The fact of the matter is that there are a fair number of people in Birmingham and Jefferson County that just don’t like Shelby County people. They see them as elitist bastards who abandoned the City of Birmingham—some of them due to racial prejudice—and shifted the balance of wealth far away from the city center, leaving the city and the county crumbling in their wake.
Some of this is true. Yes, a lot of whiteflighters during the 1960s and 1970s wound up settling down in Shelby County. Yes, that has shifted the tax base south of the city center. Also, it should be noted that some residents of Shelby County share a similar short-sighted view of Birmingham folk: they just plain don’t like them.
However, on the whole, Shelby County folks are somewhat perplexed by the views of people like Roderick Royal. A lot of them work in Birmingham, shop in Birmingham, eat in Birmingham and do fun things in Birmingham, so they don’t understand why Birmingham has set a new standard in pettiness by taking “Metro” out of the Birmingham Metro Crossplex. There are a lot of reasons that they chose to live in Shelby County. Better taxes, more acreage, better schools and less crime, just to name a few. And, as an added perk, Shelby County is not teetering on the brink of bankruptcy.
So, you know, that’s pretty cool.
And really, can you blame people for wanting to escape Birmingham and Jefferson County. Look, you got kids? You do what’s best for your child. You try and put them in the best school you can and get them the best education you can. If it means moving to Helena, providing you have the means to do so, so be it. It’s not Shelby
County’s fault that Birmingham schools suck at things like test-taking and graduating students. That’s the system’s fault. That’s the government’s fault. You can’t blame a parent for moving their child to a good system.
Can you blame people for wanting to escape, according to U.S. News and World Report, the third-most dangerous city in America? No, you can’t. Let me tell you this.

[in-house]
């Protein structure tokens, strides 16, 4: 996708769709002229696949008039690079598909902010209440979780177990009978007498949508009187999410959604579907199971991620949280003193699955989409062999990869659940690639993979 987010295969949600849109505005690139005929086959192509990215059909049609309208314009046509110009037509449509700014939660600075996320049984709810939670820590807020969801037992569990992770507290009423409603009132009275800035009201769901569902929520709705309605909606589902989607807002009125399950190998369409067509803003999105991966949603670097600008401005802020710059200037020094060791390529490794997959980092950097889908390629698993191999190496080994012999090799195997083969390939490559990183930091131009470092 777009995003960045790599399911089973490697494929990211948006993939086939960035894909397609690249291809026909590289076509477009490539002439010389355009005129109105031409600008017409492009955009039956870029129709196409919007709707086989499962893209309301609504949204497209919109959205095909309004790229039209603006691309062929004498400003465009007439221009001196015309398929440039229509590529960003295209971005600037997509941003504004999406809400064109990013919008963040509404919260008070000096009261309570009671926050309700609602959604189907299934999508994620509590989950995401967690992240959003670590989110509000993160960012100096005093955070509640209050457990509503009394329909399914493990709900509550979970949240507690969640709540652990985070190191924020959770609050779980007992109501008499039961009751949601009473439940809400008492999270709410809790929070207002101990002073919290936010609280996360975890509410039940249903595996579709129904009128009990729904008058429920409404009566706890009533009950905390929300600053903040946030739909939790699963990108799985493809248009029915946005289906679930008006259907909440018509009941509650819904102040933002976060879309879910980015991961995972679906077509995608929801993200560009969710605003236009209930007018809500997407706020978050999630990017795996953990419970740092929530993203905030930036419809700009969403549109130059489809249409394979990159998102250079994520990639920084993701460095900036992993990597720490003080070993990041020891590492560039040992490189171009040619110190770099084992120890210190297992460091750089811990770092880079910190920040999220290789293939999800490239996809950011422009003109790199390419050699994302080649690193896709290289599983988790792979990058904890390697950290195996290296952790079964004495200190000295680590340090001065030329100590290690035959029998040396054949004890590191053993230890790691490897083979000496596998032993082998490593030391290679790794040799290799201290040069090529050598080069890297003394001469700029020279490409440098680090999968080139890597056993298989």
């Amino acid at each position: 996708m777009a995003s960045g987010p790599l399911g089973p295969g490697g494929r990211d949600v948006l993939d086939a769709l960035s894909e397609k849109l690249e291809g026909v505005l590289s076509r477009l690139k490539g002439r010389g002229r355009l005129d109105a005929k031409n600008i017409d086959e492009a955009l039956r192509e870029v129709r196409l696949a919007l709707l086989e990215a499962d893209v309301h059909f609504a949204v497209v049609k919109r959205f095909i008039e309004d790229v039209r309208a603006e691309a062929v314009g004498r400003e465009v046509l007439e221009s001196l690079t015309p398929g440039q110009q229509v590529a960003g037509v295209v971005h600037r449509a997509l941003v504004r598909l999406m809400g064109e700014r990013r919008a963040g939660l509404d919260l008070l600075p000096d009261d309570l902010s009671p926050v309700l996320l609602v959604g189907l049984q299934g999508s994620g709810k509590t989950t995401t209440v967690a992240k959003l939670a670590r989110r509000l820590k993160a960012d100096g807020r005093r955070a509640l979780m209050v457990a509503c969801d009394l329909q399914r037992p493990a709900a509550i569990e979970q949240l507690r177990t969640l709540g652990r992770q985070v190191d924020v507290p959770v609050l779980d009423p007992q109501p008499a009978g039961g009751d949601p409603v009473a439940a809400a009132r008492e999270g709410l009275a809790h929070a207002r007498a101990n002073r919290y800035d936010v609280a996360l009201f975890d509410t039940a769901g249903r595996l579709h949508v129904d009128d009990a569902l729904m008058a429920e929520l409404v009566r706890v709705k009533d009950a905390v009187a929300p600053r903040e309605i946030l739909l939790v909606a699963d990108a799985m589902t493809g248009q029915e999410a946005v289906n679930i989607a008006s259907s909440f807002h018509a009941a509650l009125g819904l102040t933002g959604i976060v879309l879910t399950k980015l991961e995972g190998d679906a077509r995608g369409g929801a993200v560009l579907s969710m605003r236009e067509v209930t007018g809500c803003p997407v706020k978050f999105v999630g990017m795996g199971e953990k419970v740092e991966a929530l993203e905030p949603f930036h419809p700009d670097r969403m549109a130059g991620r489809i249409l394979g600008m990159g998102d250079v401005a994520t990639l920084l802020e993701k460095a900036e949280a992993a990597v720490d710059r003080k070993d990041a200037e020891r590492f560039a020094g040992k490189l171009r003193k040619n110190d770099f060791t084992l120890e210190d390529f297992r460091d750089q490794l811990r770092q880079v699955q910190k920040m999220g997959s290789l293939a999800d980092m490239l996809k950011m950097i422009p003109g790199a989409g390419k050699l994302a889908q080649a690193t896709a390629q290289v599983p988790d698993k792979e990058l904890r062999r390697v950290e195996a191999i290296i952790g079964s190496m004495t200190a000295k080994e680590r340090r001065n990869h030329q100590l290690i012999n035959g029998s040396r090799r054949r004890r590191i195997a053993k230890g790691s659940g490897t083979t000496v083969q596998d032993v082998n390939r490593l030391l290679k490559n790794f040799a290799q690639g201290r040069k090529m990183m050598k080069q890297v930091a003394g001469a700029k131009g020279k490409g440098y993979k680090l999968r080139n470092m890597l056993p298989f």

In three years of working at the old Weekly office on 6th Avenue and Arrington North, I saw some pretty amazing things happen in our parking lot. I’ve seen countless episodes of public urination and defecation. I saw one of our female employees chased and harassed by a homeless man, and I saw two homeless people having full-on sexual intercourse in broad daylight, right behind the Tutwiler Hotel.
Let me tell you this: As a normal, redblooded, American male, I used to think that happening upon two people in the throes of coitus would be pretty sweet. Well, it’s not. It’s one of the most unnerving things I’ve ever seen in my lifetime. It was really, really awful.
Could any or all of that happen in Alabaster, Ala.? Of course it could, but the odds of it happening in Birmingham are far higher. So, can you blame a family for playing the percentages and choosing Alabaster?
No, you can’t.
So stop bitching at metro folks for putting down roots outside of your district. You want to change the status quo, Mr. Royal? Tone down the rhetoric, stop wasting $46 million on track and pool complexes and stop treating “metro” like a five-letter fourletter word.
Maybe invest that $46 million in ways that will entice the metro area to spend more time within the city limits. Expand the CAP program. Ensure that this Railroad Park/ baseball project is a success. Do whatever is necessary to make the BJCC entertainment district safe for people to attend events.
Bring back City Stages or expand Secret Stages. Do something to win the metro families back to Birmingham. Because here’s the awful truth, Councilor Royal: You need Shelby County a lot more than Shelby County needs you.
“PolySigh” is a weekly political column by Matt Hooper. Send your feedback to email@example.com.